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Cycle of Photon - Essay Example

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Cycle of Photon Customer Name Tutor Name April 08, 2011 Table of Contents Table of Contents 2 Introduction 3 Transition in the nucleus 3 Energy levels 4 Factors affecting life cycle of photons 5 Disappearance of a Photon 6 Conclusion 6 References 7 Pradhan, Trilochan…
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Cycle of Photon
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"Cycle of Photon"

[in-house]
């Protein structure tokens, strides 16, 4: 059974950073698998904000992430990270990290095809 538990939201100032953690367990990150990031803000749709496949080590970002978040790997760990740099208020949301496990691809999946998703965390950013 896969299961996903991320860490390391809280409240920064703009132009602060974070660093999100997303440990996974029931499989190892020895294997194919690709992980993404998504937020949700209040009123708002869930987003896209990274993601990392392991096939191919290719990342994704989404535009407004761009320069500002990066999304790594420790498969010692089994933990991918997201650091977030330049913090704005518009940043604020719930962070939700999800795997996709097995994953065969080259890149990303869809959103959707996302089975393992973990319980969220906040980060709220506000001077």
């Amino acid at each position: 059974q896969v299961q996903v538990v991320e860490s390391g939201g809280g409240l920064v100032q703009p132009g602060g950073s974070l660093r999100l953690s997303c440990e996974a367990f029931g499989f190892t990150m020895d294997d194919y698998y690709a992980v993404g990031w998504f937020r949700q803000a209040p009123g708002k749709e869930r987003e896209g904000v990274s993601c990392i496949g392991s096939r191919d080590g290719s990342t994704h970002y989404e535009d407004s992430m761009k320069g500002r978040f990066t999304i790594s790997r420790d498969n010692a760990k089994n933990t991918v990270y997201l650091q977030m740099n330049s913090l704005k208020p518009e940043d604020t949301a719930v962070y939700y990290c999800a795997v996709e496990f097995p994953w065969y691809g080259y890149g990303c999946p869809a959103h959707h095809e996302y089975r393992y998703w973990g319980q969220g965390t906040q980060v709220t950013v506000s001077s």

Download file to see previous pages A photon exudes particle-wave duality, hence has both characteristics of both a particle and a wave. It is of negligible mass and does not have electric charge. It has double states of polarization and can be described by three arguments. These arguments are wave vector components, wavelength and direction in which it is propagated. A photon moves with the speed of light in empty space and its energy is affected by momentum and vector. A photon is among some of the rarest particles that are identical to their antiparticles, in this case, antiphoton. Photon is a generalised term used to explain the electromagnetic spectrum in the range of infrared (IR) radiation to visible light. Transition in the nucleus A photon is one particle that is able to transition in the nucleus of an atom. Though motion is limited in the nucleus, a photon is able to change from one position to another. It is at the nucleus that the energy of an atom is found. However, it is essential to note here that the form of the photon is not changed even though its speed is very high owing to the high level of energy in the nucleus. It moves along with angular momentum that is not dependent on its frequency. The component measured along its direction of motion, herein referred to as helicity, and must be an integer of the planks constant, denoted as h. Circular polarization states of the photon are derived from the two helicities described above, either positive or negative of planks constant. Motion of a photon gives rise to energy being produced and hence law of conservation of momentum must come into play. Conservation of momentum with reference to a photon is also referred to as transitional invariance and requires that more than two photons are created having null momentum. A large sized photon has effects on the nucleus of an atom. Though said to be massless, its effects cannot be overlooked. A photon could alter Coulombs law and there would be extra degrees of freedom for electromagnetic fields. Energy levels An atom has a varied number of energy levels also referred to as energy states. In each of these energy levels, electrons oscillate with vibrations and thus produce energy. The number of electrons in each energy level increases as the distance from the nucleus increases. The greater the distance, the higher the energy emitted. A photon is emitted when an electron happens to move from a higher energy level to a lower energy level. The wavelength of the photon is the same as the distance between the two energy levels. This photon emitted has energy and this directly proportional to frequency and Planks constant but inversely proportional to its wavelength. The energy emitted by a photon is not dependent much on its mass since its mass is almost negligible though it is known that all matter has mass and occupies space. However, it is imperative to note that photons exhibit the same behaviour regardless of the energy level they are emitted by the transiting electrons. They travel at the same velocity even if moving from high energy level to lower energy level and the velocity can vary in over ten orders of magnitude from the lowest energies of radio waves to the powerful waves of gamma radiation. Photons are usually depicted as packets that carry energy with them though the energy in the packets is discrete. If the photons are travelling as a beam, intensity of such a beam depends on the number of photons per second. Light is also described as ...Download file to see next pagesRead More
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